Democrats flee Wisconsin Senate to slow anti-union bill
Democratic lawmakers in Wisconsin have left the capitol to try to slow a bill aimed at curtailing public employees' collective bargaining rights.
Wisconsin teachers, prison guards and others crowded into the capitol to protest against the Republican bill.
They described it as an attack on workers' livelihoods.
Republicans in Washington DC and state capitals have moved to cut government spending this year, including on public worker pay, in a bid to curb deficits.
The legislation had been expected to pass the Republican-led Wisconsin state legislature on Thursday.
But Wisconsin Senate rules require 20 senators to be present for a quorum; Republicans hold 19 seats and the Democrats 14. Senate Democrats did not show up for the session, and aides told reporters they did not know where the legislators had gone.
The Democratic senators said they would not return before Saturday.
Democratic Senator Jon Erpenbach said Democrats had left to slow down the bill in the hope of forcing Republican Governor Scott Walker and Republican legislators to negotiate.
"What we're trying to do is get the governor to sit down and at least try to talk with people who have some issues with what he's trying to do," said Mr Erpenbach told a Wisconsin radio station over the telephone from Chicago.
"This isn't about the money. This is all about the collective bargaining rights that the governor wants to take away from the unions."
Mr Walker, meanwhile, called on the Democrats to return.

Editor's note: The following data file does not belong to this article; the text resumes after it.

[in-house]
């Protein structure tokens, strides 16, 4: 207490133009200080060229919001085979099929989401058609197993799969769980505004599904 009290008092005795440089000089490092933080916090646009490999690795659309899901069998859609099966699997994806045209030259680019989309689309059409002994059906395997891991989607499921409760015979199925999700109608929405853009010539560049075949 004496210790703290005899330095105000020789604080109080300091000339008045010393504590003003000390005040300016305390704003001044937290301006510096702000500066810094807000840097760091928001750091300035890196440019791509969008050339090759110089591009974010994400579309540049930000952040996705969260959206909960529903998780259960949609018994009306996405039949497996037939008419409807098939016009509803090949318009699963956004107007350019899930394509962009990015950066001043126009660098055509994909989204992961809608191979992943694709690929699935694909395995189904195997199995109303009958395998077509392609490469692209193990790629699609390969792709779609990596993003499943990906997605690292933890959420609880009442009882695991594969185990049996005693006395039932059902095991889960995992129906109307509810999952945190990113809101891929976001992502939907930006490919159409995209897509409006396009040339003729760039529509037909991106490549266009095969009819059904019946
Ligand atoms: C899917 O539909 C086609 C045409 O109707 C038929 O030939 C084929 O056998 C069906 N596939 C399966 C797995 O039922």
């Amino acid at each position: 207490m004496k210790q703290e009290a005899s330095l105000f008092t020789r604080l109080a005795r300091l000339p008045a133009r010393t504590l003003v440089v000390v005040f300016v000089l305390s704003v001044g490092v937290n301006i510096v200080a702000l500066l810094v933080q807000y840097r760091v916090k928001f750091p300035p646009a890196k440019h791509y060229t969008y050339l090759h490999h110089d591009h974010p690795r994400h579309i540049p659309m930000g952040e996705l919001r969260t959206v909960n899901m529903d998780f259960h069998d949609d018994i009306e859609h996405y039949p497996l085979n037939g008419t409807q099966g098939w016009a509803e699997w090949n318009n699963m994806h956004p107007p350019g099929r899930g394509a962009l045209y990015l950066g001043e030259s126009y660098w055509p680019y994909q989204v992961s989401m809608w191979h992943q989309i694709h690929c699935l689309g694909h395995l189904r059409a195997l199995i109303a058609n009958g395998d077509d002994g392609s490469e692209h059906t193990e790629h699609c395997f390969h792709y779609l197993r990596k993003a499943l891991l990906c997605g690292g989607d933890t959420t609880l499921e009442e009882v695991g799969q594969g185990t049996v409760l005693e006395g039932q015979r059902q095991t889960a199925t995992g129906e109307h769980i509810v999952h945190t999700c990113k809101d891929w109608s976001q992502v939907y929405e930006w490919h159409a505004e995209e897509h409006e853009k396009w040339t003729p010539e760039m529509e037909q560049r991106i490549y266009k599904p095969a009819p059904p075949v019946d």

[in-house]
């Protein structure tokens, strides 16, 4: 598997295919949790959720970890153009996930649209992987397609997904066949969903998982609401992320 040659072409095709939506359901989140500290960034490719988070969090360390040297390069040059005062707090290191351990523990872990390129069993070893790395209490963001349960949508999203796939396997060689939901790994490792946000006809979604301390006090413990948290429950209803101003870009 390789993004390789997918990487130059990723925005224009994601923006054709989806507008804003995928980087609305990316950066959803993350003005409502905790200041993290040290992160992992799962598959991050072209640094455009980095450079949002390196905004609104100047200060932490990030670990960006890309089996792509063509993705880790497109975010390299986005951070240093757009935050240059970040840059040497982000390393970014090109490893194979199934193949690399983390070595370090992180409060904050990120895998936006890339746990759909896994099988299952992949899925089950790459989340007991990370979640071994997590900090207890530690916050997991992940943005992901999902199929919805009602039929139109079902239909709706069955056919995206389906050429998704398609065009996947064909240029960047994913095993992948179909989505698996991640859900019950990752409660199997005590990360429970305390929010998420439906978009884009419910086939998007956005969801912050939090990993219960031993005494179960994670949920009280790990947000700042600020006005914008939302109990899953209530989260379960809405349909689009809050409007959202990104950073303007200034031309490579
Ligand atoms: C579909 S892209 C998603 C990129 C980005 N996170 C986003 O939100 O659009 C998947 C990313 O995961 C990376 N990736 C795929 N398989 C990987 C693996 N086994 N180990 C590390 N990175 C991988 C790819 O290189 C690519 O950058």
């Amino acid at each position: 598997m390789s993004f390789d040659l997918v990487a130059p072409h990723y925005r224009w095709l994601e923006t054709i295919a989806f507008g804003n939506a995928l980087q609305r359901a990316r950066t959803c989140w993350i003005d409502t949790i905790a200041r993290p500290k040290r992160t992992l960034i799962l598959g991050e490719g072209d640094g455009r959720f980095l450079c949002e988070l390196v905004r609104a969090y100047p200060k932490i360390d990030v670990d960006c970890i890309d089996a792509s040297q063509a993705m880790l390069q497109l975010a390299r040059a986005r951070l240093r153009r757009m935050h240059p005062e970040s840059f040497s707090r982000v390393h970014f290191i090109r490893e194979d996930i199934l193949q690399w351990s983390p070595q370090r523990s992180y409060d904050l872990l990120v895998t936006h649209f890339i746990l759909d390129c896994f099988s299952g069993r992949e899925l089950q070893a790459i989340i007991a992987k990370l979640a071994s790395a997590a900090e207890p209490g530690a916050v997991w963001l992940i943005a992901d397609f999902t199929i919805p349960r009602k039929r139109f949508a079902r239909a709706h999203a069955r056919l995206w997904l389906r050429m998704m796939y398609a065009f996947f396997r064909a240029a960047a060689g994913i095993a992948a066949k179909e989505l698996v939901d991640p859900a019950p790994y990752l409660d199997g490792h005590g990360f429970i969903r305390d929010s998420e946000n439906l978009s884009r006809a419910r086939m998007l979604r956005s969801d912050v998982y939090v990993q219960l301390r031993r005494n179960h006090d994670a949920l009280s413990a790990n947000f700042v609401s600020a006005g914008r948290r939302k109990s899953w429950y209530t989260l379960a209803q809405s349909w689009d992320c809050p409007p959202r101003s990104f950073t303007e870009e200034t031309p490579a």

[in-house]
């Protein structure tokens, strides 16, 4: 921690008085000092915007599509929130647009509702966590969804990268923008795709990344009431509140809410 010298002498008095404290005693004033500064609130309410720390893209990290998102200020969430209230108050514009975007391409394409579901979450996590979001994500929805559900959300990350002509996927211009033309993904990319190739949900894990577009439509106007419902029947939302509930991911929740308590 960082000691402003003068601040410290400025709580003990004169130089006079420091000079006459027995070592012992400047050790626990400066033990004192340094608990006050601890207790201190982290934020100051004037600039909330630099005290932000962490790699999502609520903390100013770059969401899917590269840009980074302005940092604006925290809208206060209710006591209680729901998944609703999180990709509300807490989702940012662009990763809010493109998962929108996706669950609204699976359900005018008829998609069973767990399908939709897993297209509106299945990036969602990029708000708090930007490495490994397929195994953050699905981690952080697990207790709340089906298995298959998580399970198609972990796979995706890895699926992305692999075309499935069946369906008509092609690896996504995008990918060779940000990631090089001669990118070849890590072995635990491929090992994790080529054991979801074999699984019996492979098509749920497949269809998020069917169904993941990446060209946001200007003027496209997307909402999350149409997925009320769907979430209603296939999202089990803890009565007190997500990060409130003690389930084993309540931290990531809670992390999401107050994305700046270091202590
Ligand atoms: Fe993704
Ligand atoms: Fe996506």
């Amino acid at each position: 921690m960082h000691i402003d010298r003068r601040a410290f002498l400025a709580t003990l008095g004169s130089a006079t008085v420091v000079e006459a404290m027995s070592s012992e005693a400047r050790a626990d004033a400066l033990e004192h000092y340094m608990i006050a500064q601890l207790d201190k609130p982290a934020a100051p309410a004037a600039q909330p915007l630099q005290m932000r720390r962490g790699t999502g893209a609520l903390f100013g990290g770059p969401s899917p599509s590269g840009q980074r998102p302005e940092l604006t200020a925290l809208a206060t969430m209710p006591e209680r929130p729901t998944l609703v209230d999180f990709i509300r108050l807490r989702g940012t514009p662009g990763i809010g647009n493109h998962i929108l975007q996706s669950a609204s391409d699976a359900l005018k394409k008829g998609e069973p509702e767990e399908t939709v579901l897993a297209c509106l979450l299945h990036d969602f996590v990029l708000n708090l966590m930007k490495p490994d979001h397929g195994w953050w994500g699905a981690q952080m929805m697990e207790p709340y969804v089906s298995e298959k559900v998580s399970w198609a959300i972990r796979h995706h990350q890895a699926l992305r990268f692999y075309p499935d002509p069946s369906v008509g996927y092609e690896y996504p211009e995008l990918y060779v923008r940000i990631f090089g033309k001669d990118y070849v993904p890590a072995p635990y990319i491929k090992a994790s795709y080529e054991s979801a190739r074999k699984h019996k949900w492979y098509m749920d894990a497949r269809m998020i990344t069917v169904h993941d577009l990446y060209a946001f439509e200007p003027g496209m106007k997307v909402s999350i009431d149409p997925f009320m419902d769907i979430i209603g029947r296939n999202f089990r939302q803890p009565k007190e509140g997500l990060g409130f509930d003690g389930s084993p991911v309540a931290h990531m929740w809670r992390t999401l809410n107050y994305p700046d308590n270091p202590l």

"The state senators who are hiding out down in Illinois should show up for work, have their say, have their vote, add their amendments," he told CBS news on Friday, "but in the end, we've got a $3.6bn (£2.23bn) budget deficit we've got to balance."
President Barack Obama, meanwhile, stepped into the issue, describing the bill as "an assault on unions" during an interview with a Milwaukee, Wisconsin television station.
The union workers and their supporters cheered the move.
"The fact that the Democrats have walked out, it shows they're listening to us," Neil Graupner, a 19-year-old technical college student told the Associated Press late on Thursday.
In Madison, the capital city of the mid-western state, the legislature on Thursday had been set to pass a bill pushed by the governor that has been described by commentators as the most aggressive anti-union law in the nation.
The bill would eliminate most public workers' right to collective bargaining, except for matters of salary, and dramatically increase the amount they must contribute to their pensions and health insurance coverage.
With teachers - and some students - massing in Madison to protest, dozens of schools were shut across the state.
'Point of crisis'
Republicans, who were handed election victories in November in Wisconsin, say they have a mandate to cut government spending.
They say that despite the protests, voters approve of the cuts, which they say are needed to balance the state budget and avoid job losses.
"We're at a point of crisis," Mr Walker said.
The state faces a $3.6bn (£2.23bn) budget deficit in the coming two-year period. The public employee bill is expected to save $300m in that period.